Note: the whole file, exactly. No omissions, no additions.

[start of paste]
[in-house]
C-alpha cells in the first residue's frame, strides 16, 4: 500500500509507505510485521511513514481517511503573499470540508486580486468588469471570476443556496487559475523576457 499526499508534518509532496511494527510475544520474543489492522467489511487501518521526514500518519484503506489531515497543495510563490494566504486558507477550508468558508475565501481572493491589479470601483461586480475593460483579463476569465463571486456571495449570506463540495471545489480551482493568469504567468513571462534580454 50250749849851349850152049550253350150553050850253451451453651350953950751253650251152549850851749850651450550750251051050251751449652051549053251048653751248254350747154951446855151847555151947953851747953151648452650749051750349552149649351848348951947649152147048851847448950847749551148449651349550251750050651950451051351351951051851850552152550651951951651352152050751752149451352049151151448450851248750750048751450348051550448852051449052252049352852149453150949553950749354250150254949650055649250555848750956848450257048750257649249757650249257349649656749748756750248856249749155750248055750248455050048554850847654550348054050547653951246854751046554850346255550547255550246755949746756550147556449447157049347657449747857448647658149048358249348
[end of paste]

[in-house]
C-alpha cells in the first residue's frame, strides 16, 4: 500500500509507505510485521511513514481517511503573499470540508486580486468588469471570476443556496487559475523576457 499526499508534518509532496511494527510475544520474543489492522467489511487501518521526514500518519484503506489531515497543495510563490494566504486558507477550508468558508475565501481572493491589479470601483461586480475593460483579463476569465463571486456571495449570506463540495471545489480551482493568469504567468513571462534580454 50250749849851349850152049550253350150553050850253451451453651350953950751253650251152549850851749850651450550750251051050251751449652051549053251048653751248254350747154951446855151847555151947953851747953151648452650749051750349552149649351848348951947649152147048851847448950847749551148449651349550251750050651950451051351351951051851850552152550651951951651352152050751752149451352049151151448450851248750750048751450348051550448852051449052252049352852149453150949553950749354250150254949650055649250555848750956848450257048750257649249757650249257349649656749748756750248856249749155750248055750248455050048554850847654550348054050547653951246854751046554850346255550547255550246755949746756550147556449447157049347657449747857448647658149048358249348